So the next time I write a play, I wish for you to come and see it. We are into this sort of thing of; I write a play and I write to Dr. Walibora and I am saying, “Ken please come and see my play.” And am writing to Julie and am saying, “Would have time to come and see my play.”  Before the play goes on, I have to send at least a thousand emails, 500bobs worth of SMSes to all my chums. When they come, they think that they are doing me a favour. They say, “John you know what, I managed to see Kaggia, it was really good, you should do more of that. I am a banker, I am an industrial developer, I am a chemist … am really too busy, but now that I have managed to come see your play, I thought it’s really nice.”

We have to build a culture where the art is part of our mental skew. Otherwise, we are left behind by other parts of the world where it is part of the skew. Kenyans, I am mean to our society, we have to up our game on a spiritual, soulful level. If we upped our game in that spiritual soulful level, and the cadre here that Julie has brought upon this area, surely this room should be full. Don’t you think? If we had a global view of the opening of Creatives Academy?

I speak a lot. Words are my trade.

This lady called Julie Gichuru

julieWhen Kinyanjui Kombani told me that Julie Gichuru was interested in helping facilitate the Creatives Academy, I could not believe my ears. When I was in high school, interacting with a number of children of famous Kenyans had taught me a valuable lesson: don’t say hi to people above you until they say hi to you. So I was nervous that we would have a facilitator whom I could not speak to.

I decided that I would gate crash on a briefing that Kinyanjui would have with Julie the day before the launch of the Creatives Academy, so that I would gauge if I should keep my distance on Saturday.

Julie was nowhere near what I had imagined. She was friendly and even told me how thrilled she was to be part of the class. She laughed when I told her that I had come so that I don’t have to be nervous the next day.

The next day at Creatives Academy launch was wonderful. Julie helped us settle by asking participants to talk about why they were attending Creatives Academy. What was amazing was that the persistent theme in each introduction was that people wanted to tell their stories, to tell African stories. It was a good start that tied well with Julie’s passion for African issues and African leadership. When we brought the cake to launch Creatives Academy, she was the one who cut it into pieces for distribution.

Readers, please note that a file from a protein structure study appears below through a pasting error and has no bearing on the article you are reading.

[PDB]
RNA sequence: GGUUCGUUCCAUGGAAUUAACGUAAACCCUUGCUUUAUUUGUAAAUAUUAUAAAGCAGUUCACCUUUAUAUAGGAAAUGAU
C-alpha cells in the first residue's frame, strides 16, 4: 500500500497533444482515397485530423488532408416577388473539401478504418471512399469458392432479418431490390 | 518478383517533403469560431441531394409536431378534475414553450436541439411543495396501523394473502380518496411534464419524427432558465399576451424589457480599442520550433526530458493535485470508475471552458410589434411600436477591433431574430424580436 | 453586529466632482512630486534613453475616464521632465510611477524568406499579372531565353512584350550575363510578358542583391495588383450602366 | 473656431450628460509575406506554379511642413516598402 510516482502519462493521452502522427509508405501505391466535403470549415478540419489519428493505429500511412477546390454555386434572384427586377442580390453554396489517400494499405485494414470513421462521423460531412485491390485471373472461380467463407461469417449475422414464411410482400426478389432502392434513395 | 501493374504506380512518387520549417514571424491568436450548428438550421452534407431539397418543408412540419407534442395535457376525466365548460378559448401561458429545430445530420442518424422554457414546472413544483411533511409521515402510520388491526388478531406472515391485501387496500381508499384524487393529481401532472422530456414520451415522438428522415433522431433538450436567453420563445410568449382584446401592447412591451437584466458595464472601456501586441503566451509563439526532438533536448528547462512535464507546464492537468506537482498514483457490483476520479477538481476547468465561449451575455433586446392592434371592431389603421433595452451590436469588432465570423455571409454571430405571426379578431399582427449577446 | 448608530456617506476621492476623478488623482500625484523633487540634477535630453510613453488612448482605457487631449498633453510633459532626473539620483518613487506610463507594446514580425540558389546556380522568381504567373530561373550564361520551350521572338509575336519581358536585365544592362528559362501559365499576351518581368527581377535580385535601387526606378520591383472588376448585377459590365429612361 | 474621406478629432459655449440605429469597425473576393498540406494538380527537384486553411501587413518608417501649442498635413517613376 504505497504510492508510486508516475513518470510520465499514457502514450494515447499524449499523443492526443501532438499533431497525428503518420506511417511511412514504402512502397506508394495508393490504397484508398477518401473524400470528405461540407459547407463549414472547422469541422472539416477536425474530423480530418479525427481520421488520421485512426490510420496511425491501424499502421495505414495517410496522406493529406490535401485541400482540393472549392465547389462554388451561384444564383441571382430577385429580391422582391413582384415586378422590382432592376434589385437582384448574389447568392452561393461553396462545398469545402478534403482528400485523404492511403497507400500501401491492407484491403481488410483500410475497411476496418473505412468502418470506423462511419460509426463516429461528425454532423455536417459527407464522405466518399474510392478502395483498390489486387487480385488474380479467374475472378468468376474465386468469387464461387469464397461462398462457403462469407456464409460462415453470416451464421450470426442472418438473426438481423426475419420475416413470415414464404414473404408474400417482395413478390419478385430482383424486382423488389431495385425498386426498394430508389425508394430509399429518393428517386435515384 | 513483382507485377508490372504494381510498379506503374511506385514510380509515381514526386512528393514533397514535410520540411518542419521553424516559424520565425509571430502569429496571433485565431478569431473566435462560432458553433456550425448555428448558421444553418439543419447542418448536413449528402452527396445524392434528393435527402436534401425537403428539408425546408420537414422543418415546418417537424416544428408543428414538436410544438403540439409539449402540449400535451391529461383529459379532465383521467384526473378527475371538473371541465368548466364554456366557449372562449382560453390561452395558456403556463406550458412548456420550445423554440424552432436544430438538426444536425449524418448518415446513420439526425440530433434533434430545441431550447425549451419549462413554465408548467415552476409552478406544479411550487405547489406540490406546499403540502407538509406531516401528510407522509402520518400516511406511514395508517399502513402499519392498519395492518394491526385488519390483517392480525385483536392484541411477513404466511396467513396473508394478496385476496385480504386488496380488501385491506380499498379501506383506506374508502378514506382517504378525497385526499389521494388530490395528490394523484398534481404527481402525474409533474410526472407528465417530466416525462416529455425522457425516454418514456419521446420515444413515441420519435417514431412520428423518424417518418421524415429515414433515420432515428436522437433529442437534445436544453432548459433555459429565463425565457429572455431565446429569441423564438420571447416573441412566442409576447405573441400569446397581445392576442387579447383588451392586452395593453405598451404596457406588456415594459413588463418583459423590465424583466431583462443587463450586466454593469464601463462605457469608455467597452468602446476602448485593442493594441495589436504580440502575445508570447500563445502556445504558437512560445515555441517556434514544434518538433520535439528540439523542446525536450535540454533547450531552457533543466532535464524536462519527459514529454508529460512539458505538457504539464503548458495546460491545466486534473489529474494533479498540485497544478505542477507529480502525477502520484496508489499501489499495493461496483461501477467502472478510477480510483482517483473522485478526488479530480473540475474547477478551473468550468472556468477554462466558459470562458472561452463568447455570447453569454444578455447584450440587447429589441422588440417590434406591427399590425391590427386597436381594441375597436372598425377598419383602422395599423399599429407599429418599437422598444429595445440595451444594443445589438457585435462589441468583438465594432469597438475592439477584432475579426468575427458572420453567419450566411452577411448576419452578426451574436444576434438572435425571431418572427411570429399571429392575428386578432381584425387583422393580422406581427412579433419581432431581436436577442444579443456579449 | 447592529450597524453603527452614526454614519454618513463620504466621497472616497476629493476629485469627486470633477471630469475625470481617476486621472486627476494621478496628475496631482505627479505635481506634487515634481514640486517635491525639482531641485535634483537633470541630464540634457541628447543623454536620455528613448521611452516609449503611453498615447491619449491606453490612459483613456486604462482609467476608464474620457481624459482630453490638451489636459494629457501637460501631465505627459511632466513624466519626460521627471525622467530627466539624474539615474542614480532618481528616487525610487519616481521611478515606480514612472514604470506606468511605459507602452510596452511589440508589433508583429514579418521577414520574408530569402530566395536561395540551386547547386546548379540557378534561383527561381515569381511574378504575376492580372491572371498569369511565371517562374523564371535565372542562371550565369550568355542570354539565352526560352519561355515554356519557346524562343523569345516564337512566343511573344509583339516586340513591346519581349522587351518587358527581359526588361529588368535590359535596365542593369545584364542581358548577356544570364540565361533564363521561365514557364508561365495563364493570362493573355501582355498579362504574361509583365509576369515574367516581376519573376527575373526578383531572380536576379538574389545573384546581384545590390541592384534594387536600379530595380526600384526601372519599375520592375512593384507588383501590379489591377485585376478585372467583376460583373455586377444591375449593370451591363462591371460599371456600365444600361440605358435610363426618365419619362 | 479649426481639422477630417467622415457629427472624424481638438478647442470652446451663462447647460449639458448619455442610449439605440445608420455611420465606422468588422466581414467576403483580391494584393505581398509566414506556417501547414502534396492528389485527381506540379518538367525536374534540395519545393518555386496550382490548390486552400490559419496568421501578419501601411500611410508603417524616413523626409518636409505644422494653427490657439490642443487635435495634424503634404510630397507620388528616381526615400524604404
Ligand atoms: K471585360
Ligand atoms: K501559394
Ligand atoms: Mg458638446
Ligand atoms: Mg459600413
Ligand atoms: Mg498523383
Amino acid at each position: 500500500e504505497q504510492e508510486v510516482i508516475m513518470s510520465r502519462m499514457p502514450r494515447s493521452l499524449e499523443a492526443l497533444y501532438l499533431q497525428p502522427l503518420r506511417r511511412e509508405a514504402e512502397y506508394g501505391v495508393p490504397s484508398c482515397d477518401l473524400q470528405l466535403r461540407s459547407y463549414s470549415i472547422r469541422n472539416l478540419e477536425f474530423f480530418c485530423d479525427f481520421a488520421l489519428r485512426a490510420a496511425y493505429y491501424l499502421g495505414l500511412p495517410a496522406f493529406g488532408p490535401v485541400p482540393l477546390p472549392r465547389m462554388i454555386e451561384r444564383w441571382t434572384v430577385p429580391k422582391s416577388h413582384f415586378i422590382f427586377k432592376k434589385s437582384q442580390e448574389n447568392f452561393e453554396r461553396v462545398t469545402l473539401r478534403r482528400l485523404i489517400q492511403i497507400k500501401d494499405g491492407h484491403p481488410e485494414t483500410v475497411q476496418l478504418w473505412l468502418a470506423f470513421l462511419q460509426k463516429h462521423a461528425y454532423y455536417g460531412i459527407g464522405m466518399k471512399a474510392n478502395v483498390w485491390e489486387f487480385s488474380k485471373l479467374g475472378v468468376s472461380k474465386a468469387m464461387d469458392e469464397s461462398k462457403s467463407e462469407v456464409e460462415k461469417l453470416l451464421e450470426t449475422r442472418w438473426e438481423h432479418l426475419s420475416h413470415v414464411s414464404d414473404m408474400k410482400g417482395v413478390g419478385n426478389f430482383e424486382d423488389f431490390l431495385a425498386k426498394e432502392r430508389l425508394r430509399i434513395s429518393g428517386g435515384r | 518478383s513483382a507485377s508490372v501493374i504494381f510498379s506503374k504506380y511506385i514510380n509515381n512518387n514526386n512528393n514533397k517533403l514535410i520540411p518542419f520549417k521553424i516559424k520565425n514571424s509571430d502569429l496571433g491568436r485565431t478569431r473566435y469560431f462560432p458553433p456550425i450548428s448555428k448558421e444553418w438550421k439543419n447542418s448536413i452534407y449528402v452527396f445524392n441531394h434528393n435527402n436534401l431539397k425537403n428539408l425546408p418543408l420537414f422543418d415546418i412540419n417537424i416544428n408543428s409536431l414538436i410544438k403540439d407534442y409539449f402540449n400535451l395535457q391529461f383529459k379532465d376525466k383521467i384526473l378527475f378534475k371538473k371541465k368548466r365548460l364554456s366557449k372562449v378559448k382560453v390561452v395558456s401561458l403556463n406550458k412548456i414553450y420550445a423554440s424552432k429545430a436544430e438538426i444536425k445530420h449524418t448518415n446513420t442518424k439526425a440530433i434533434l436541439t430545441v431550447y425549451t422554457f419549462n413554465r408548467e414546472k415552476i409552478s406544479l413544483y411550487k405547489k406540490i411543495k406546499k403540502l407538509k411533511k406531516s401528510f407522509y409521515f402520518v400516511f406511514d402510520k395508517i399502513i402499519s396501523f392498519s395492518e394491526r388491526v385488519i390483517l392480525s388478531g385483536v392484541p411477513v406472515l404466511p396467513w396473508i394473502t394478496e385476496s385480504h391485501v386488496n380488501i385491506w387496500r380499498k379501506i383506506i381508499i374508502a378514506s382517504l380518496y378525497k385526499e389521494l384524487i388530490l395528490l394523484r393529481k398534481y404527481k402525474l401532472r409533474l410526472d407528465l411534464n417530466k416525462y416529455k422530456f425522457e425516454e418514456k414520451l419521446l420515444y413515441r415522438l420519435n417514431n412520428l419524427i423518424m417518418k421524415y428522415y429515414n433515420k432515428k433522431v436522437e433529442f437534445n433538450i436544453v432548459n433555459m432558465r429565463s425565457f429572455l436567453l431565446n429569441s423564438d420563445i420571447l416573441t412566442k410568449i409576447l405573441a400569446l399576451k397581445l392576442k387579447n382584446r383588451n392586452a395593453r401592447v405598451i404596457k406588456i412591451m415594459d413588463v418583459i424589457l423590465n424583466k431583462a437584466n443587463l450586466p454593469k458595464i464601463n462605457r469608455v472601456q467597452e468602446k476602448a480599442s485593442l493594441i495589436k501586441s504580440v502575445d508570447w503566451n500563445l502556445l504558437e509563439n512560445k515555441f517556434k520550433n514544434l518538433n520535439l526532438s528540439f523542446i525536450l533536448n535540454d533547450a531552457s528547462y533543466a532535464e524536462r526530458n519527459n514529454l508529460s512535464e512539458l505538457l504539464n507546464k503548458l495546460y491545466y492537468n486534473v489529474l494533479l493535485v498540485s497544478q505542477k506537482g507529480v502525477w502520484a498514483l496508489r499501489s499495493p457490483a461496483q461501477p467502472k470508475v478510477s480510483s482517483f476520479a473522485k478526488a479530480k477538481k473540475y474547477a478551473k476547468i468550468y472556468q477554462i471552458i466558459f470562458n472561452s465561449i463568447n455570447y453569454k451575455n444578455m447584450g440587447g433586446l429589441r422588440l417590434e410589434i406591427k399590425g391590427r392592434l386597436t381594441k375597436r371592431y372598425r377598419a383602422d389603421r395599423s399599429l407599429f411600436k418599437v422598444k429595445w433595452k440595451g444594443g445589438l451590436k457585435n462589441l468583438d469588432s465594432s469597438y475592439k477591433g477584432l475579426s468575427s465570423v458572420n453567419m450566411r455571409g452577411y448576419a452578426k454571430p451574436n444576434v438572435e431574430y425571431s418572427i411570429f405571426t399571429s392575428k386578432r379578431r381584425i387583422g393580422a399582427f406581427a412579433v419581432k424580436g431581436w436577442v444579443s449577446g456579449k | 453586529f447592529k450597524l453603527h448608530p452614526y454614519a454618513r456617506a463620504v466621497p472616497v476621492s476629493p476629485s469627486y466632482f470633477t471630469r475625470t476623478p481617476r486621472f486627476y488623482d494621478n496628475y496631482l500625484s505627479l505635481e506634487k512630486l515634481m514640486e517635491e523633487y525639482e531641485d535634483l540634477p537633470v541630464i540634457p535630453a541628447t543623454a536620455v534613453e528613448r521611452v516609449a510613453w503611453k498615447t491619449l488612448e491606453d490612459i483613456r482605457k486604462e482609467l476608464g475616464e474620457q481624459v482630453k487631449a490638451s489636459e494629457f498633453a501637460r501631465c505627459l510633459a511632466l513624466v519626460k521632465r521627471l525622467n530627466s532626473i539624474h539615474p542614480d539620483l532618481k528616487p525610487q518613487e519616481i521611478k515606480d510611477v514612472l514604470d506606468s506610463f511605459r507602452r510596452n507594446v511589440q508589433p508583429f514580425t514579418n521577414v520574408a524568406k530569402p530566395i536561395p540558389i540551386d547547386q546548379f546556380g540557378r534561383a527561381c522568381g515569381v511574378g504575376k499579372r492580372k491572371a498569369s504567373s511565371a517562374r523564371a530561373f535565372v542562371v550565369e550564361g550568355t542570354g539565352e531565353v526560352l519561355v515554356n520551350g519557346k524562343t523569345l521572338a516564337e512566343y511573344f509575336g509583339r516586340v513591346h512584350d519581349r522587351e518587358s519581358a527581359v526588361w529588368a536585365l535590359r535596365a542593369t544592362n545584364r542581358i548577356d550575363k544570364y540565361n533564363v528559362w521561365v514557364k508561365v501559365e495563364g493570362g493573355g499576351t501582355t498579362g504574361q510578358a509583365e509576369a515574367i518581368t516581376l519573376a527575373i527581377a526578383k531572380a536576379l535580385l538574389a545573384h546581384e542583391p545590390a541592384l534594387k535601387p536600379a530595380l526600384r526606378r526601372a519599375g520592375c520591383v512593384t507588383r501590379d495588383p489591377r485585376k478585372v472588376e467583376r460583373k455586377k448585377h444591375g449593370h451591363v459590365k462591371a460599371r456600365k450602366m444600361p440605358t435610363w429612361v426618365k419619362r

So I’m moved by her humility and I’m grateful to God for such a moving start to the second edition of Creatives Academy. Let’s tell our stories and enrich the world.


People lead as good as they read

A student at Daystar once told me that he eventually wants to become the president of Kenya. I asked him what he wants to do for Kenya, and sadly, he could barely articulate that. I then asked him what his strategy was, and he said it was to start getting into the political circles and networks so that he can know the godfathers that matter.

This was just a year or so after Obama went to the White House, so I asked him: why not do things differently, the way Obama did? Introduce yourself to the world through avenues other than patronage, so that you owe your loyalty to the public, rather than to another politician. I asked him if he’d  read Obama’s story in “Dreams from my father,” or Obama’s political perspectives in “The Audacity of Hope.” The young man did not even know that Obama had written books.

And that’s a story I encounter often. Students who want to be leaders but don’t take courses in writing or in history. Aspiring leaders who don’t read, and so wont write. Yet Africa’s best leaders were writers. Leopold Senghor of Senegal made his mark as a poet of the Negritude movement. As far as I know, he was the first African president to voluntarily step down. Julius Nyerere continues to inspire us with his humility and ideology. He wrote his ideas and translated two Shakespeare plays into Kiswahili (“Mapebari wa Venisi” and “Julius Kaisari”). As I’ve said, Obama endeared the world through his two books.

So Creatives Academy isn’t just for creative writers. It is for people who want to inspire in thought and leadership. Writing helps us make what we think clearer, not just for others but for ourselves. We are able to articulate and define issues through writing.

And so the principles of creativity, audience, love for language, but most of all, love for people, cut across the disciplines. How can you say you want to change the living conditions of Kenyans, if you can’t describe the life of a woman in Mathare, a girl in Turkana, a young man in Homa Bay, a landless family in Kwale? Those are the people who inspire our stories, and also our drive for social change. That’s why we hope to see more leaders attending Creatives Academy this Saturday when Kinyanjui Kombani, Kap Kirwok and Richard Crompton take us through a discussion of “Finding Inspiration.”